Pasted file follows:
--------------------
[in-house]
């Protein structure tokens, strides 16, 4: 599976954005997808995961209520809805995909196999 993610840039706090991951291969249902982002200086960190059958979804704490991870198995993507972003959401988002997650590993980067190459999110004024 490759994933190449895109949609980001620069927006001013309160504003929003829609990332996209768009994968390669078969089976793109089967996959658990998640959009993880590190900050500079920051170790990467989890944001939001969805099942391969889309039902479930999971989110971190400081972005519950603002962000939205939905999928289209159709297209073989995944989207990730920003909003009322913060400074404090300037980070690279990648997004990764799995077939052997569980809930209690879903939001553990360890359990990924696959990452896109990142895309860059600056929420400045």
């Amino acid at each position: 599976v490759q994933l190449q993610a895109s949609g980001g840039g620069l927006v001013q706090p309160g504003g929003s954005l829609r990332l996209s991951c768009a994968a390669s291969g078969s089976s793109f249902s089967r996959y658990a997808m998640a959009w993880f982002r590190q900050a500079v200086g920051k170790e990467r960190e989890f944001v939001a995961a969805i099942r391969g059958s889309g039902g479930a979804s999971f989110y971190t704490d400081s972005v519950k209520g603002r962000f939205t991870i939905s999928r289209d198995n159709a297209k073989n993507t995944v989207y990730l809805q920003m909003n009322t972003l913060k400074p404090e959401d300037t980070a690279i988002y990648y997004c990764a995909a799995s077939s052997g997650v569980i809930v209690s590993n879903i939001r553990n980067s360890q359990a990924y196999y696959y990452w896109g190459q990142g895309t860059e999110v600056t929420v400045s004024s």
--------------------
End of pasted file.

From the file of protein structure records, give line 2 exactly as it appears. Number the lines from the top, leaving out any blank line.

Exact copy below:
């Protein structure tokens, strides 16, 4: 599976954005997808995961209520809805995909196999 993610840039706090991951291969249902982002200086960190059958979804704490991870198995993507972003959401988002997650590993980067190459999110004024 490759994933190449895109949609980001620069927006001013309160504003929003829609990332996209768009994968390669078969089976793109089967996959658990998640959009993880590190900050500079920051170790990467989890944001939001969805099942391969889309039902479930999971989110971190400081972005519950603002962000939205939905999928289209159709297209073989995944989207990730920003909003009322913060400074404090300037980070690279990648997004990764799995077939052997569980809930209690879903939001553990360890359990990924696959990452896109990142895309860059600056929420400045």